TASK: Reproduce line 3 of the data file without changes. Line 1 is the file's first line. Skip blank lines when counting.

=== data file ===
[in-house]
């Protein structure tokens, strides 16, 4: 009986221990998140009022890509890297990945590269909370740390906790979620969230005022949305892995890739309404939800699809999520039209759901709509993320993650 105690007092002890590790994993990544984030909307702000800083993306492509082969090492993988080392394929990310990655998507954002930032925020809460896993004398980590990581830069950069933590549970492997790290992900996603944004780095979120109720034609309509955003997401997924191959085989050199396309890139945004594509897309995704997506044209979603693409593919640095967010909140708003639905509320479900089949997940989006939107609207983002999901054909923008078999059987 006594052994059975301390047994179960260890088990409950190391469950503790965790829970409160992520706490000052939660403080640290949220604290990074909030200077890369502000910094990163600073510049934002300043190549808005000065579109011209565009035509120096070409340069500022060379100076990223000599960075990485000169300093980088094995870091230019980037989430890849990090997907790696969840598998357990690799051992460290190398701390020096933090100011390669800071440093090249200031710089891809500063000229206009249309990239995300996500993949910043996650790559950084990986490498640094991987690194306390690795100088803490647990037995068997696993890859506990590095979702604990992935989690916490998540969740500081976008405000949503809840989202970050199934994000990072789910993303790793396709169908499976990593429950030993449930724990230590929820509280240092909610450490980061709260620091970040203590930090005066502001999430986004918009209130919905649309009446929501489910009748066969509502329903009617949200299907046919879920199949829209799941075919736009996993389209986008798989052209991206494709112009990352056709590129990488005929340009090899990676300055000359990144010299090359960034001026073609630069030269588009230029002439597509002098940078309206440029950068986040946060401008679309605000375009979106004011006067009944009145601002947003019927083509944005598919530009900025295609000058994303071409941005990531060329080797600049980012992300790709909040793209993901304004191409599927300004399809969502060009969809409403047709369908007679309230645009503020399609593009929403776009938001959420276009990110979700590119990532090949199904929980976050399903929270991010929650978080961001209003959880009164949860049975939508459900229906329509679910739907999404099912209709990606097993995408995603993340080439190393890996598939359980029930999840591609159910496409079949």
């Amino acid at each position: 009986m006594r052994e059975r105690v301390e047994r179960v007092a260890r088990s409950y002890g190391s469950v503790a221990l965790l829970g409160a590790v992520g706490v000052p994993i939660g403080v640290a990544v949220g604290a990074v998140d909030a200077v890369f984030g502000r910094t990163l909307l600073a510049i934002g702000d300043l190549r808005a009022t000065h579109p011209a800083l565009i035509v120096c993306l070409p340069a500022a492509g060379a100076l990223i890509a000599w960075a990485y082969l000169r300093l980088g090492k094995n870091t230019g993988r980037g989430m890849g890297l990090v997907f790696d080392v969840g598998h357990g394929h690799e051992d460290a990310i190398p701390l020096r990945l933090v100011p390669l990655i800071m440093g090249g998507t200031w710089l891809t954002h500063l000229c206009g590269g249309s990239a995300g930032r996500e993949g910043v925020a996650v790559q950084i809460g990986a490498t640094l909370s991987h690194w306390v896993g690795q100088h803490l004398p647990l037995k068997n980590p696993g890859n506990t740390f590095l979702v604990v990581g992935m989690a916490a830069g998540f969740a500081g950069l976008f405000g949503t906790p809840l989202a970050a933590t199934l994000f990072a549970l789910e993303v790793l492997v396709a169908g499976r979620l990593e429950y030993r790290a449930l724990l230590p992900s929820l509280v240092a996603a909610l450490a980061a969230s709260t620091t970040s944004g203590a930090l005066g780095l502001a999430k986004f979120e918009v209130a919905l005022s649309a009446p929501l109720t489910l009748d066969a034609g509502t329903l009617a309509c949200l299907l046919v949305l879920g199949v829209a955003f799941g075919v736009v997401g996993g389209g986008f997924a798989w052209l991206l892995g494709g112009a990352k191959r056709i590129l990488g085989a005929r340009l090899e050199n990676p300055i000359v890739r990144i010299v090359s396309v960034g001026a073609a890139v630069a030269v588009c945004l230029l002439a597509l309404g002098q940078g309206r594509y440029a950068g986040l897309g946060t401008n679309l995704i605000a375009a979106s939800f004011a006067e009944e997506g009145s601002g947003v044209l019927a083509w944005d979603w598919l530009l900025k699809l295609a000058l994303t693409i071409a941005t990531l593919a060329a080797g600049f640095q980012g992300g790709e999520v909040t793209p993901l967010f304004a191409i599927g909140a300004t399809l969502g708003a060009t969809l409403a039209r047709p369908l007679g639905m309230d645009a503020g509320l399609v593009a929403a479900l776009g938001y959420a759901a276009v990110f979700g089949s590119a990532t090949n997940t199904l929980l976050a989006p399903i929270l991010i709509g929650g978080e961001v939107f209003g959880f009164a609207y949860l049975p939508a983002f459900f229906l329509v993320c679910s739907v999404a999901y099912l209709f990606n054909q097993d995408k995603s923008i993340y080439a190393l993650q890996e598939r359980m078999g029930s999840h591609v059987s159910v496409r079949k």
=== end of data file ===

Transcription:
């Amino acid at each position: 009986m006594r052994e059975r105690v301390e047994r179960v007092a260890r088990s409950y002890g190391s469950v503790a221990l965790l829970g409160a590790v992520g706490v000052p994993i939660g403080v640290a990544v949220g604290a990074v998140d909030a200077v890369f984030g502000r910094t990163l909307l600073a510049i934002g702000d300043l190549r808005a009022t000065h579109p011209a800083l565009i035509v120096c993306l070409p340069a500022a492509g060379a100076l990223i890509a000599w960075a990485y082969l000169r300093l980088g090492k094995n870091t230019g993988r980037g989430m890849g890297l990090v997907f790696d080392v969840g598998h357990g394929h690799e051992d460290a990310i190398p701390l020096r990945l933090v100011p390669l990655i800071m440093g090249g998507t200031w710089l891809t954002h500063l000229c206009g590269g249309s990239a995300g930032r996500e993949g910043v925020a996650v790559q950084i809460g990986a490498t640094l909370s991987h690194w306390v896993g690795q100088h803490l004398p647990l037995k068997n980590p696993g890859n506990t740390f590095l979702v604990v990581g992935m989690a916490a830069g998540f969740a500081g950069l976008f405000g949503t906790p809840l989202a970050a933590t199934l994000f990072a549970l789910e993303v790793l492997v396709a169908g499976r979620l990593e429950y030993r790290a449930l724990l230590p992900s929820l509280v240092a996603a909610l450490a980061a969230s709260t620091t970040s944004g203590a930090l005066g780095l502001a999430k986004f979120e918009v209130a919905l005022s649309a009446p929501l109720t489910l009748d066969a034609g509502t329903l009617a309509c949200l299907l046919v949305l879920g199949v829209a955003f799941g075919v736009v997401g996993g389209g986008f997924a798989w052209l991206l892995g494709g112009a990352k191959r056709i590129l990488g085989a005929r340009l090899e050199n990676p300055i000359v890739r990144i010299v090359s396309v960034g001026a073609a890139v630069a030269v588009c945004l230029l002439a597509l309404g002098q940078g309206r594509y440029a950068g986040l897309g946060t401008n679309l995704i605000a375009a979106s939800f004011a006067e009944e997506g009145s601002g947003v044209l019927a083509w944005d979603w598919l530009l900025k699809l295609a000058l994303t693409i071409a941005t990531l593919a060329a080797g600049f640095q980012g992300g790709e999520v909040t793209p993901l967010f304004a191409i599927g909140a300004t399809l969502g708003a060009t969809l409403a039209r047709p369908l007679g639905m309230d645009a503020g509320l399609v593009a929403a479900l776009g938001y959420a759901a276009v990110f979700g089949s590119a990532t090949n997940t199904l929980l976050a989006p399903i929270l991010i709509g929650g978080e961001v939107f209003g959880f009164a609207y949860l049975p939508a983002f459900f229906l329509v993320c679910s739907v999404a999901y099912l209709f990606n054909q097993d995408k995603s923008i993340y080439a190393l993650q890996e598939r359980m078999g029930s999840h591609v059987s159910v496409r079949k």